Typically, it can take many months for the Social Security Administration (SSA) to process an application for Supplemental Security Income (SSI) disability benefits. Most people have to go through at least one appeal to get the benefits they deserve. In some situations, however, the SSA can grant immediate SSI payments. The SSA calls these cases “presumptive disability” (PD).
The applicant still has to meet the PD criteria, but the process can be much quicker than with a standard SSI application. A Michigan disability attorney can answer your questions, like “What is presumptive disability?” or “How do I apply for immediate SSI benefits?”
Medical Conditions that Qualify as a Presumptive Disability Case
Here are some examples of medical conditions that, subject to meeting the PD requirements, a person could be eligible for immediate SSI payments:
- Total vision loss
- Total hearing loss
- Severe intellectual disorder in a person at least seven years old
- End-stage renal (kidney) disease (ESRD) that requires chronic dialysis treatments
- Down syndrome
- Symptomatic HIV or AIDS
- Terminal illness when the doctor anticipates death within six months and the patient is in hospice
- The applicant has a long-term medical condition that confines the person to bed and requires the patient to use crutches, a walker, or a wheelchair.
- Amyotrophic lateral sclerosis (ALS), also known as Lou Gehrig’s disease.
- Cerebral palsy, muscular dystrophy, or muscular atrophy that causes impaired speech, walking, or use of the arms or hands
- Stroke that caused impaired walking or use of a hand or arm three months after the stroke
- Amputation of two limbs or one leg at the hip
- Low birth weight
- Spinal cord injury that leaves the patient unable to walk without a walker or similar equipment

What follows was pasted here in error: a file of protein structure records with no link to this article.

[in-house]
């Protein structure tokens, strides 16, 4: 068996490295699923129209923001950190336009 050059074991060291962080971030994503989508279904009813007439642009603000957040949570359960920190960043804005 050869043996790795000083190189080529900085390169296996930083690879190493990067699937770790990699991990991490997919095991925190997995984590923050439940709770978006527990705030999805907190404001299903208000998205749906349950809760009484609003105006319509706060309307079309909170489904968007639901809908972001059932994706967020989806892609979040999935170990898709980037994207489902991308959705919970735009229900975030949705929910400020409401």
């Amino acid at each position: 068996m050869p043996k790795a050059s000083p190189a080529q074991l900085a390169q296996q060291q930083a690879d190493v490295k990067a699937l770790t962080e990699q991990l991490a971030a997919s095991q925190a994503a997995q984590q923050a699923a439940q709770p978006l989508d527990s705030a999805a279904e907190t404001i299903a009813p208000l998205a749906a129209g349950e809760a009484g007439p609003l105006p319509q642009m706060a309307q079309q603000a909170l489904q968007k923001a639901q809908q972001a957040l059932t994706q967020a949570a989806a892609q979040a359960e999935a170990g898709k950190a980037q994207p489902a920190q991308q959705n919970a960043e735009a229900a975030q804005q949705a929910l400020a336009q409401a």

Having one of those conditions does not guarantee a person immediate SSI payments. You must also meet the financial eligibility rules about low income and limited financial resources to get approved for presumptive disability.
Also, if you get approved for presumptive disability, these payments are temporary. You can only collect PD benefits for up to six months. If the SSA does not decide on your application within six months of the first PD payment, the presumptive disability benefits will stop until the SSA makes a decision.
If the SSA rules on your application before the end of the six months, the PD payments will stop. Your SSI benefits will convert to regular SSI payments if the SSA approves your application. You will not have to repay the presumptive disability payments you received if the SSA denies your application for SSI benefits.
Other Ways to Speed up the Process of Getting Disability Benefits
The SSA offers three other programs for people who need quick decisions on their disability benefit applications. These programs include:
- The Quick Disability Determination program, that uses software to identify cases that will need very little work to approve or deny
- The Compassionate Allowances that address many cancer cases and certain other medical conditions
- The Terminal Illness program (TERI), for people who are getting hospice care for terminal illnesses.
A Michigan disability attorney can help you navigate the disability benefits application process. Contact us today.